This chart shows how the different series stack up, and not the addition of DDR5 memory with the Premium and HBM series and in some of the Prime series in the Versal lineup:
The Prime and AI Core versions of the Versal devices came out on time in the middle of 2019, but the Premium Versals were pushed out a year to early 2021, the AI Edge Versals were pushed out two years to early 2022, the HBM memory version, which is presumably based on the Premium Versal system-on-chip, was pushed out a few months from late 2021 to early 2022, and the AI RF variant, with an integrated radio, has been pushed out to “the future.”
“The existing RF SoCs are doing tremendously well in wireless markets, and also in some wired markets as well, such as in cable and access and so on,” Manuel Uhm, director of silicon marketing, tells The Next Platform. “We’re in production with the AI Core and Prime series, and the gNodeB 5G base stations are leading the charge with the AI Core devices. We have tons of gNodeBs around the world with AI Core deployed. We have just announced that the Premium series is sampling, and we are shipping them to customers that are developing next-generation networks based on 400 Gb/sec and 800 Gb/sec speeds as well as with the next generation of test and measurement equipment. With AI Edge series, which we announced in April 2021, we are going to be sampling very soon. The HBM Series will be sampling in this half, taking the Premium and adding HBM2 memory to it, adding an incredible amount of memory bandwidth.”
The Versal AI Core devices are used for beamforming for the radios in cell towers, which is a bit trickier with 5G signals compared to 3G and 4G signals.
The Versal AI RF Series could be a long time coming, we think, because it is hard to shrink the radio to 7 nanometers and get good signal and power – this is why the memory and I/O hubs in some CPU chiplet architectures are made with the larger transistor processes and the core compute, matrix math, or packet processing engines are shrank to 7 nanometers and then 5 nanometers. We have a hunch – and Xilinx didn’t say anything about this – that the future Versal AI RF series will be a chiplet design that breaks the radio free from the programmable logic and hard-coded logic.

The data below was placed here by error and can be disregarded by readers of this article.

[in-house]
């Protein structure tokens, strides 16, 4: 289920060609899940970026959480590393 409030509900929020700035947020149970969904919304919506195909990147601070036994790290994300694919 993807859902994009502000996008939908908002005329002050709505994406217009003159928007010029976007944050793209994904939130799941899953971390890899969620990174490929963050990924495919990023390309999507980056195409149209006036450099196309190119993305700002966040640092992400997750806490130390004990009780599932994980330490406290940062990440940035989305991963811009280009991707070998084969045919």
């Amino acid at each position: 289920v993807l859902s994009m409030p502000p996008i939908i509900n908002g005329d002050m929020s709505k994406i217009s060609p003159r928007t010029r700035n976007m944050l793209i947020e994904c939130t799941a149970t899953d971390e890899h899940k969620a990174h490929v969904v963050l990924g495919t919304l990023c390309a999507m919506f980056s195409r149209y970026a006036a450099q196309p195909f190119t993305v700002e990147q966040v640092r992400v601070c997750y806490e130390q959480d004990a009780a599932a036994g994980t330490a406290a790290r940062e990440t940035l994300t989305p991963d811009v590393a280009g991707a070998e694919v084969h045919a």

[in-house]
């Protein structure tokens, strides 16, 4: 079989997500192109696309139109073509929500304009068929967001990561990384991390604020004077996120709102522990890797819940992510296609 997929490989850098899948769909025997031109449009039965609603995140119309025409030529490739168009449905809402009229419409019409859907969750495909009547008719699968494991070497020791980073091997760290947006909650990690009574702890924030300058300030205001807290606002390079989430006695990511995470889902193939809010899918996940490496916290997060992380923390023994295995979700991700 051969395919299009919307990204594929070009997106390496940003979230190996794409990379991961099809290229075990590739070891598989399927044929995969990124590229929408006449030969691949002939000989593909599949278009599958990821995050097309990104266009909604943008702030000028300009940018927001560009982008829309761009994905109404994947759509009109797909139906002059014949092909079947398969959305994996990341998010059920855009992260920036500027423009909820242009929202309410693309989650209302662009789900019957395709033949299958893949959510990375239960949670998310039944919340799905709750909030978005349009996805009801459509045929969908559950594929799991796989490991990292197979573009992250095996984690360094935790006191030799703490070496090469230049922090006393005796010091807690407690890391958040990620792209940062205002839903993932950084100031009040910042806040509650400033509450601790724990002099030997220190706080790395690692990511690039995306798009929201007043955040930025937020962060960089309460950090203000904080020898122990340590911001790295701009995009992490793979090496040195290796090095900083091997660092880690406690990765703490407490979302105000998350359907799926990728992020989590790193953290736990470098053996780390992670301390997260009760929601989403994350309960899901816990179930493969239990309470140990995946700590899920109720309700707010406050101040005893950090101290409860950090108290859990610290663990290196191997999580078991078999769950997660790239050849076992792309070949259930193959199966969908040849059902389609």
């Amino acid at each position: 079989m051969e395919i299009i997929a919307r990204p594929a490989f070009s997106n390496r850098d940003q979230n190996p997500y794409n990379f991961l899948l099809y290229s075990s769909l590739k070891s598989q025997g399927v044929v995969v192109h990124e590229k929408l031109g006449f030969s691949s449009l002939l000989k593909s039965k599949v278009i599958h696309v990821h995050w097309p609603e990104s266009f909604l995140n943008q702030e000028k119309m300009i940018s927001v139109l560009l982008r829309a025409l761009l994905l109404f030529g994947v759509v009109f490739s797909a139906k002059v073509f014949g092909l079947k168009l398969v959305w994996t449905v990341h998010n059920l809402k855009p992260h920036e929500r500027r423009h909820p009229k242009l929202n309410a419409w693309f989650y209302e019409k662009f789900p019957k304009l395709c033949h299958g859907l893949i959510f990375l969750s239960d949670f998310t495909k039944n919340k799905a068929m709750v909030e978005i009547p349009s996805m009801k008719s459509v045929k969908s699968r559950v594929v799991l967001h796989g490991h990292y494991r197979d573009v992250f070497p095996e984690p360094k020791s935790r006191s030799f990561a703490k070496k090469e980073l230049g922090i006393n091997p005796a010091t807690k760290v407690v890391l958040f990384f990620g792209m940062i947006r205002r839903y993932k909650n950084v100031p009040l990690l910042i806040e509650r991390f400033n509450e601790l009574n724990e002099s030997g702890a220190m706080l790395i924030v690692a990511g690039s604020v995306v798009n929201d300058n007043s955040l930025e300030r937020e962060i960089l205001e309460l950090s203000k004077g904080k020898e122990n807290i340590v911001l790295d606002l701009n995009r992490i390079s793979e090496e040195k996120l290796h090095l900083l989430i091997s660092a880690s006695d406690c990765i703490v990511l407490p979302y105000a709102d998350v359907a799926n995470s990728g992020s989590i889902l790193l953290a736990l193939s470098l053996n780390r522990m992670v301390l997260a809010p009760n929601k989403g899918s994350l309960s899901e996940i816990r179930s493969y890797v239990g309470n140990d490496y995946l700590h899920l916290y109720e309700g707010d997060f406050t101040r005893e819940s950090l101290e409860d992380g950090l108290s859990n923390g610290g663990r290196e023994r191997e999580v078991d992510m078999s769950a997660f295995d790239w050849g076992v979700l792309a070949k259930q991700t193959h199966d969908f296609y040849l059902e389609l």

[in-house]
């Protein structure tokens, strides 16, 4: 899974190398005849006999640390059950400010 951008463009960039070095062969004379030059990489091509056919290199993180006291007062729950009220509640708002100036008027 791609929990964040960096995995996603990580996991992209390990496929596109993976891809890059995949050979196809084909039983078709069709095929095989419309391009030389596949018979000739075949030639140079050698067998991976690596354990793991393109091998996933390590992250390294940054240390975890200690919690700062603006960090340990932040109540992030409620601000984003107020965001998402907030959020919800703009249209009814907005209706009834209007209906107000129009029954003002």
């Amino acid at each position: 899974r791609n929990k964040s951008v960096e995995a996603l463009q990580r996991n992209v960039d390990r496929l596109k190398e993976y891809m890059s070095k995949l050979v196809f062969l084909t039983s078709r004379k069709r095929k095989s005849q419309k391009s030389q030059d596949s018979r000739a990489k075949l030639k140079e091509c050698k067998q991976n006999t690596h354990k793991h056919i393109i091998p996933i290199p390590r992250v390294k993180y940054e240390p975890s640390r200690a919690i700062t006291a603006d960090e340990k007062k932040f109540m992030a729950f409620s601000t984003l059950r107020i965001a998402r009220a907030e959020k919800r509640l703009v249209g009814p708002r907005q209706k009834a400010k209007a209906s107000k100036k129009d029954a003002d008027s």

This table sums up where Xilinx is in terms of sampling and shipping across the Versal series:
Uhm says that Xilinx has a broader product line for FPGA hybrid devices than its biggest rival (and the only rival in the datacenter), which is of course Intel, and that within each category of FPGA device, it has a broader scope of features and function.
There is probably a reason why Xilinx is growing faster than Intel when it comes to FPGAs, but that is a story we will tell another day. So is some recently benchmarking that Xilinx did against the Intel Agilex line of FPGA hybrids.
One last thing: We pressed Xilinx, once again, on when we will see Versal devices appearing in Alveo PCI-Express accelerator form factors. At the moment there is only one card, the VCK5000 development card, which is based on the XCVC1902 variant of the AI Core device in the Versal lineup and which is aimed at AI inference workloads against the Nvidia T4 and A4 GPU accelerators tuned for inference. This was announced last May for $2,495, but it is not intended for production workloads. We strongly suspect many companies are doing it anyway.
No word, still, on when true Alveo cards, with full support of the software stack and tech support from Xilinx, will be available with Versal hybrid FPGAs. You can bet that hyperscalers and cloud builders will have access to such devices before enterprises do, and before official announcements from Xilinx or AMD, which will very likely own Xilinx soon.
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AMD needs to take one Zen module and some Xilinx fabric and put them in a package. Then you’d get rid of the need to go over PCIe to run a program. 10% of the code does 90% of the work but 90% of the code needs to be run at speed. You can’t have a big communication gap and expect to have the performance you’re looking for. If it runs in parallel put it in FPGA and the serial part that runs in software has to run at speed and the little Arms in FPGA SoCs don’t cut it.
It will be interesting to see what they do, won’t it? There are all kinds of packaging options.
I can’t wait until we can mix and match components on lots of chiplets and make all kinds of SKUs. Imagine if we could design compute engines inside a node the same way we add and subtract features of a car, hit a button and say give me 200 or give me 10,000 or give me a million.